Wednesday, April 29, 2009

Gran Torino

US, 2008, directed by Clint Eastwood

It's not always subtle - the central character, Walt Kowalski, literally growls in displeasure from time to time, with Eastwood very consciously channelling characters past - but there's a bracing directness to Gran Torino, which manages to craft a deft portrait of a changing midwestern community without ever losing sight of its central narrative goals. Occasionally, Eastwood is forced to shoehorn awkward speeches into the film to fill in the backstory - two early scenes, one involving Kowalski's sons, the other a persistent parish priest, are especially obvious - but for the most part the dialogue - and there's plenty of it - emerges quite naturally from the developing interactions between Kowalski and his neighbours, members of the Vietnamese Hmong community.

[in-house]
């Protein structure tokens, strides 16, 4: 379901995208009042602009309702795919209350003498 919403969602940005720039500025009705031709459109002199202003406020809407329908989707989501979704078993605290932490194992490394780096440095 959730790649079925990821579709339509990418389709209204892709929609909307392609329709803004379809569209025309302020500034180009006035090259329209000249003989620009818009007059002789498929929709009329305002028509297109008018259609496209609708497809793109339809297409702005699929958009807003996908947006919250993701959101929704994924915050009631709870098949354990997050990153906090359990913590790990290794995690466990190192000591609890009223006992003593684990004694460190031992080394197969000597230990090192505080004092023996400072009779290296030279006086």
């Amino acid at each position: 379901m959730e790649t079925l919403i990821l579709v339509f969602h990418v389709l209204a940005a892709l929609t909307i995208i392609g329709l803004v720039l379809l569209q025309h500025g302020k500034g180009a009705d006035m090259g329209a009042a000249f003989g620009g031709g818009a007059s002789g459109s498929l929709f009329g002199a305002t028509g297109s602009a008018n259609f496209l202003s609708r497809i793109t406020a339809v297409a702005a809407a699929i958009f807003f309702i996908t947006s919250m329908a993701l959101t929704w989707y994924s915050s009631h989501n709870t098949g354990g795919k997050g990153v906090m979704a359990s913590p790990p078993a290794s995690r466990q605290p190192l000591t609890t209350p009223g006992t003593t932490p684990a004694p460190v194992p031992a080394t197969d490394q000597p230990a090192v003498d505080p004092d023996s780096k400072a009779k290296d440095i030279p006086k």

Although Eastwood may overdo the relationship between Kowalski's tortured past and his prickly yet benevolent present - revealing him as a bigoted salt of the earth character - he is able to use Walt to explore themes of immigration, integration, and working class culture that more usually fall to American independent cinema (if they crop up at all). Eastwood and his writer, Nick Schenk, also evoke the disintegrating Detroit suburbs with real care, and even humour, neither condescending to the residents nor indulging in false uplift. 

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Boston, Massachusetts, United States